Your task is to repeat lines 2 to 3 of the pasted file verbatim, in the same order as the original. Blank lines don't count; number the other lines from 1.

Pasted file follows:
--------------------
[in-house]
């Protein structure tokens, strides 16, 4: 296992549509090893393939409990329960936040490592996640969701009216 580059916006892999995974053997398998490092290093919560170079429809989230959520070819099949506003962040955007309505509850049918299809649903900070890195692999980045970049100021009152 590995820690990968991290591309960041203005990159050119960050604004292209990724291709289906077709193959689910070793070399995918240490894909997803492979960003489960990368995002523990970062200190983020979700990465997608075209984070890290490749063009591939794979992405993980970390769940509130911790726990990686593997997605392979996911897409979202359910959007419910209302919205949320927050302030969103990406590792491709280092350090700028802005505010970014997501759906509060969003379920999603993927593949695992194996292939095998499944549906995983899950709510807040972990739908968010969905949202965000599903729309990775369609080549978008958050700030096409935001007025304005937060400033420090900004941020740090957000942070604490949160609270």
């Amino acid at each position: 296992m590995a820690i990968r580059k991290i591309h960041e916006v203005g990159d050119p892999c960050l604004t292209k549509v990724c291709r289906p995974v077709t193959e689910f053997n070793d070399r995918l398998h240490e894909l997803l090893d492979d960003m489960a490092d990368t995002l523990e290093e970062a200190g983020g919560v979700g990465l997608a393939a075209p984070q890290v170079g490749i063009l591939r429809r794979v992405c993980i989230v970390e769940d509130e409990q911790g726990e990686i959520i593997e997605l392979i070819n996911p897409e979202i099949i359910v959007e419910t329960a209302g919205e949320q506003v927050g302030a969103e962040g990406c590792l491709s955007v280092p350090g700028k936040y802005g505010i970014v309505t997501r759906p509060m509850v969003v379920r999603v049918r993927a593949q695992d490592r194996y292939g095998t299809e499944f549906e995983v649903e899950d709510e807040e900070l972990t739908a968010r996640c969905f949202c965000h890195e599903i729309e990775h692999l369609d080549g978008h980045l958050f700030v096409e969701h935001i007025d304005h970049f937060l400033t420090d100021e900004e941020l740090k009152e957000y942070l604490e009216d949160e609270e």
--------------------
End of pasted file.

């Protein structure tokens, strides 16, 4: 296992549509090893393939409990329960936040490592996640969701009216 580059916006892999995974053997398998490092290093919560170079429809989230959520070819099949506003962040955007309505509850049918299809649903900070890195692999980045970049100021009152 590995820690990968991290591309960041203005990159050119960050604004292209990724291709289906077709193959689910070793070399995918240490894909997803492979960003489960990368995002523990970062200190983020979700990465997608075209984070890290490749063009591939794979992405993980970390769940509130911790726990990686593997997605392979996911897409979202359910959007419910209302919205949320927050302030969103990406590792491709280092350090700028802005505010970014997501759906509060969003379920999603993927593949695992194996292939095998499944549906995983899950709510807040972990739908968010969905949202965000599903729309990775369609080549978008958050700030096409935001007025304005937060400033420090900004941020740090957000942070604490949160609270």
């Amino acid at each position: 296992m590995a820690i990968r580059k991290i591309h960041e916006v203005g990159d050119p892999c960050l604004t292209k549509v990724c291709r289906p995974v077709t193959e689910f053997n070793d070399r995918l398998h240490e894909l997803l090893d492979d960003m489960a490092d990368t995002l523990e290093e970062a200190g983020g919560v979700g990465l997608a393939a075209p984070q890290v170079g490749i063009l591939r429809r794979v992405c993980i989230v970390e769940d509130e409990q911790g726990e990686i959520i593997e997605l392979i070819n996911p897409e979202i099949i359910v959007e419910t329960a209302g919205e949320q506003v927050g302030a969103e962040g990406c590792l491709s955007v280092p350090g700028k936040y802005g505010i970014v309505t997501r759906p509060m509850v969003v379920r999603v049918r993927a593949q695992d490592r194996y292939g095998t299809e499944f549906e995983v649903e899950d709510e807040e900070l972990t739908a968010r996640c969905f949202c965000h890195e599903i729309e990775h692999l369609d080549g978008h980045l958050f700030v096409e969701h935001i007025d304005h970049f937060l400033t420090d100021e900004e941020l740090k009152e957000y942070l604490e009216d949160e609270e």